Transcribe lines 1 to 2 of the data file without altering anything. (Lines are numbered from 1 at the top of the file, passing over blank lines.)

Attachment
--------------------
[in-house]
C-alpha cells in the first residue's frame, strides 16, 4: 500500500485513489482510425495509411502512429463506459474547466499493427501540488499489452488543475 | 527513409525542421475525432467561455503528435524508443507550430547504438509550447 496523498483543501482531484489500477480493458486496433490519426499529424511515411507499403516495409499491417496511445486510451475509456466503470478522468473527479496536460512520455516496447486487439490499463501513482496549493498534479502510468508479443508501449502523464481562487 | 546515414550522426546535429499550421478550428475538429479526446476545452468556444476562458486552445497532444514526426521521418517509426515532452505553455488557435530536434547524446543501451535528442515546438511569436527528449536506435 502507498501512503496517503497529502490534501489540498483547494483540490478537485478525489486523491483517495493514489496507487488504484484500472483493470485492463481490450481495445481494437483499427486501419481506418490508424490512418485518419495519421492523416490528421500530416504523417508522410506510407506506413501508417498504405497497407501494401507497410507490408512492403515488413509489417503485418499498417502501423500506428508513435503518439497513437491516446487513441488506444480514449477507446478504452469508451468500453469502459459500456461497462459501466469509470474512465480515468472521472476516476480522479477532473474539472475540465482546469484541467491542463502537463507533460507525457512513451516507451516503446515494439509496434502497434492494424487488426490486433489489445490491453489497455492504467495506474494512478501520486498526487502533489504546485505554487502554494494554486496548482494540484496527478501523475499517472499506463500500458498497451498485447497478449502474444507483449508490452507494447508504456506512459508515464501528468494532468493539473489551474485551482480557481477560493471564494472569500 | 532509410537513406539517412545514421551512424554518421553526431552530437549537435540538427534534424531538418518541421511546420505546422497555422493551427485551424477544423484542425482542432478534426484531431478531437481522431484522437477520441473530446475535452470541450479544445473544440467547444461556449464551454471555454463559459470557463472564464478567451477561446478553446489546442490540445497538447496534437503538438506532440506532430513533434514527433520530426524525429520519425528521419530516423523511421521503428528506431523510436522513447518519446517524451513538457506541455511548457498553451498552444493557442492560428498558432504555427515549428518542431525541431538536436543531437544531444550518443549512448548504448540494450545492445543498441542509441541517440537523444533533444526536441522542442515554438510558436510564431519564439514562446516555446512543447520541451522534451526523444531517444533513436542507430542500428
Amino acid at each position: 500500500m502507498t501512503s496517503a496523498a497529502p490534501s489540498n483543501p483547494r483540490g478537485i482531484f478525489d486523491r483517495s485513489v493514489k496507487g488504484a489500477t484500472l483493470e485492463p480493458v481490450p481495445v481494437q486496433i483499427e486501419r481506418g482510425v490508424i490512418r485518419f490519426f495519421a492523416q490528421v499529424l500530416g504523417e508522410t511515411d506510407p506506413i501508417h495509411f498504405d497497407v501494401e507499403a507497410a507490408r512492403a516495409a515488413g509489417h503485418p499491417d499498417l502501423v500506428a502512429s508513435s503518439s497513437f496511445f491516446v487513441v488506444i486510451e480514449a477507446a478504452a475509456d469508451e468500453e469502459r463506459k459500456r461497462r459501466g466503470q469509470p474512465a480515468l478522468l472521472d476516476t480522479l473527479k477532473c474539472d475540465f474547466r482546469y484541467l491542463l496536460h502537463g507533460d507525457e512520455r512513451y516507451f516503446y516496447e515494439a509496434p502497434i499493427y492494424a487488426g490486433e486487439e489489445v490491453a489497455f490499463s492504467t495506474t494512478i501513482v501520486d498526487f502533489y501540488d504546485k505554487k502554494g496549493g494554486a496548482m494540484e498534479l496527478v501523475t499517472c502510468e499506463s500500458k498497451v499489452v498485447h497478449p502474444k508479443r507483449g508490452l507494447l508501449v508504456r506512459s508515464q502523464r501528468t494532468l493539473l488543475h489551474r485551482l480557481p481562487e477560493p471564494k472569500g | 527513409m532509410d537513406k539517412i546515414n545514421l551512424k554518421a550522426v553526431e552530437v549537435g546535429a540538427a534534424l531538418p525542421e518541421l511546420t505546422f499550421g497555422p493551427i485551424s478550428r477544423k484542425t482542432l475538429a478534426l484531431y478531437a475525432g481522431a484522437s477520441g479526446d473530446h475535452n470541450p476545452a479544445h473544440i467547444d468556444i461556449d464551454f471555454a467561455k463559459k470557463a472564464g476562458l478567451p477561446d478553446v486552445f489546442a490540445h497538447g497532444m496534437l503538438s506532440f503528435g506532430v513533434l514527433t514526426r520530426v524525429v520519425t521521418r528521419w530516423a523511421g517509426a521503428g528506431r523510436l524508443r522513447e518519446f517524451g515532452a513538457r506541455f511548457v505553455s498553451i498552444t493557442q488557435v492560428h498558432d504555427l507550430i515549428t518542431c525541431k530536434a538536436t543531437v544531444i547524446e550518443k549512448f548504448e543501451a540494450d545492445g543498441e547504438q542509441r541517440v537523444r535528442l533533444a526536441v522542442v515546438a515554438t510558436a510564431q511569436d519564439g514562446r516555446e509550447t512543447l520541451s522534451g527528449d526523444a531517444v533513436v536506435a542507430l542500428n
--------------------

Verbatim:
[in-house]
C-alpha cells in the first residue's frame, strides 16, 4: 500500500485513489482510425495509411502512429463506459474547466499493427501540488499489452488543475 | 527513409525542421475525432467561455503528435524508443507550430547504438509550447 496523498483543501482531484489500477480493458486496433490519426499529424511515411507499403516495409499491417496511445486510451475509456466503470478522468473527479496536460512520455516496447486487439490499463501513482496549493498534479502510468508479443508501449502523464481562487 | 546515414550522426546535429499550421478550428475538429479526446476545452468556444476562458486552445497532444514526426521521418517509426515532452505553455488557435530536434547524446543501451535528442515546438511569436527528449536506435 502507498501512503496517503497529502490534501489540498483547494483540490478537485478525489486523491483517495493514489496507487488504484484500472483493470485492463481490450481495445481494437483499427486501419481506418490508424490512418485518419495519421492523416490528421500530416504523417508522410506510407506506413501508417498504405497497407501494401507497410507490408512492403515488413509489417503485418499498417502501423500506428508513435503518439497513437491516446487513441488506444480514449477507446478504452469508451468500453469502459459500456461497462459501466469509470474512465480515468472521472476516476480522479477532473474539472475540465482546469484541467491542463502537463507533460507525457512513451516507451516503446515494439509496434502497434492494424487488426490486433489489445490491453489497455492504467495506474494512478501520486498526487502533489504546485505554487502554494494554486496548482494540484496527478501523475499517472499506463500500458498497451498485447497478449502474444507483449508490452507494447508504456506512459508515464501528468494532468493539473489551474485551482480557481477560493471564494472569500 | 532509410537513406539517412545514421551512424554518421553526431552530437549537435540538427534534424531538418518541421511546420505546422497555422493551427485551424477544423484542425482542432478534426484531431478531437481522431484522437477520441473530446475535452470541450479544445473544440467547444461556449464551454471555454463559459470557463472564464478567451477561446478553446489546442490540445497538447496534437503538438506532440506532430513533434514527433520530426524525429520519425528521419530516423523511421521503428528506431523510436522513447518519446517524451513538457506541455511548457498553451498552444493557442492560428498558432504555427515549428518542431525541431538536436543531437544531444550518443549512448548504448540494450545492445543498441542509441541517440537523444533533444526536441522542442515554438510558436510564431519564439514562446516555446512543447520541451522534451526523444531517444533513436542507430542500428